A MESSAGE FROM THE REV. J.C. AUSTIN:
DIGGING INTO OUR CALLING
This Sunday, we’re continuing both our Adult Education series at 10 a.m. and our sermon series on themes out of the book, Neighborhood Church: Transforming Your Congregation into a Powerhouse for Mission.
This week, the sermon will focus on the idea of how buildings and space relate to the mission of the church. But as I have been preparing that sermon, it occurred to me that the word “mission” is always a tricky one when it comes to church life and ministry. Last June I even preached a whole sermon on that word as part of our “Good Word” sermon series, because several of you had suggested it as a word for consideration in Scripture.
In that sermon, I talked about how the word mission was popularized by the Jesuit order within Roman Catholicism to describe their work expanding and defending the Christian faith across the world. They chose that word because it comes from a Latin word that means, “to send,” because they understood themselves to be sent by Christ to do this work.
I also talk about how the church eventually began using the word “mission” in some problematic ways as a result of that. Specifically, “mission” work within the church became entangled in the 17th-20th centuries with Western colonialism in what we might now call the “developing world” or “the Global South,” particularly South America, Africa, and Asia.
Christian individuals who were considered to have an exemplary faith and a zeal for spreading the Christian gospel were sent to those colonies to evangelize the local population in parallel or even partnership with the larger colonial projects of European powers.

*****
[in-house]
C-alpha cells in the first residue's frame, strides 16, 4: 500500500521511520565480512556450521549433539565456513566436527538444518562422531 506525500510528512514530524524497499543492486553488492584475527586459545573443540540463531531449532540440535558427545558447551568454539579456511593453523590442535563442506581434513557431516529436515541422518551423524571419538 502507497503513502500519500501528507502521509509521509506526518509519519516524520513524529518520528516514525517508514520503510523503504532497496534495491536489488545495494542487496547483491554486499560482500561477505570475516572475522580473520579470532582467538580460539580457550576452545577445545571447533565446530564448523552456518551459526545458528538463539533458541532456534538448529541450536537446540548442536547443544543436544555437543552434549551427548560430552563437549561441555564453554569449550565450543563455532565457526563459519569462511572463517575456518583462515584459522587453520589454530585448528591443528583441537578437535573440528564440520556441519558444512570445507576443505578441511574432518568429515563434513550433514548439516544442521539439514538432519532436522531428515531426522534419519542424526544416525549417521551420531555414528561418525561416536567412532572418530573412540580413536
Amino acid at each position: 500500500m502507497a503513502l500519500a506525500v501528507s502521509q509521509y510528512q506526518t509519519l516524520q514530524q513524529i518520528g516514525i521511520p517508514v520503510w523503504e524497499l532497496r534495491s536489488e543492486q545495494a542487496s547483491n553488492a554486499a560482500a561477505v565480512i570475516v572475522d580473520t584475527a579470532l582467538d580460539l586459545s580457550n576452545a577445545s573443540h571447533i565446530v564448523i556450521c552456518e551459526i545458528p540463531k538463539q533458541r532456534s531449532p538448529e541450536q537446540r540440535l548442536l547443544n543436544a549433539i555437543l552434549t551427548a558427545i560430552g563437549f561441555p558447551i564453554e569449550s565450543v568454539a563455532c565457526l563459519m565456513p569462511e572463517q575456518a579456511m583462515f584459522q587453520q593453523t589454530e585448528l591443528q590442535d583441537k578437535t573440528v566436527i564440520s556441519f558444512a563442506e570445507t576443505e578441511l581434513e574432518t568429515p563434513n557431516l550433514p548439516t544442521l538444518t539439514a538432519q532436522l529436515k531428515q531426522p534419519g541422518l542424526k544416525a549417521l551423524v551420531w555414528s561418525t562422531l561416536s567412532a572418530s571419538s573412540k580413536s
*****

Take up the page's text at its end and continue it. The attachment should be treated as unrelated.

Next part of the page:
But even though most Christian churches have repented of such practices and now conduct international mission through a framework of mutual partnership rather than colonial power dynamics, the legacy of “mission” as something that we “ordinary” Christians send “elite” Christians to do and support them in doing it has persisted in unconscious and unhelpful ways, even here in local and national “mission work.”
That is why it’s important to return to the original understanding of mission as something that we are sent to do, not something that we send others to do. Mission, in this sense, is a very helpful and important concept in the Christian church because it reminds us that, in our Baptism, we are each not only claimed as a child of God but also commissioned and sent as a servant of God to help proclaim the good news of Jesus Christ and promote the building up of Christ’s kingdom in the world.
That means that we all have a mission, individually and as a congregation. Life in Christ is about following Christ into the world to love and serve others as Christ did, not withdrawing from the world so that we can receive and hold onto Christ’s love for ourselves.
This congregation has a long and rich tradition of mission in this helpful and even holy sense, from international partnerships to our work right here in the Lehigh Valley; from our generosity with funding for others who are doing God’s work to our own service in feeding programs to help people who are enmeshed in poverty or experiencing homelessness, to our tutoring work at Donegan Elementary School, to the produce of our church garden literally helping to feed those who are hungry in our community, and so much more.
It is this kind of intentional, generous, outward-focused mission that is at the heart of the Neighborhood Church book and our own congregational mission statement:
As a diverse and joyful community of Christ’s followers, we explore how God’s gracious love gives meaning to our lives and faith and inspires us to address the needs of our world. Through our worship, learning, and service, God fills us with purpose, compassion, courage, and hope.
It is a pleasure and a privilege to be in partnership with all of you in this mission; I hope that you’ll be able to dig into this calling and opportunity more deeply as we continue our exploration of it in worship and education offerings!
Grace and Peace,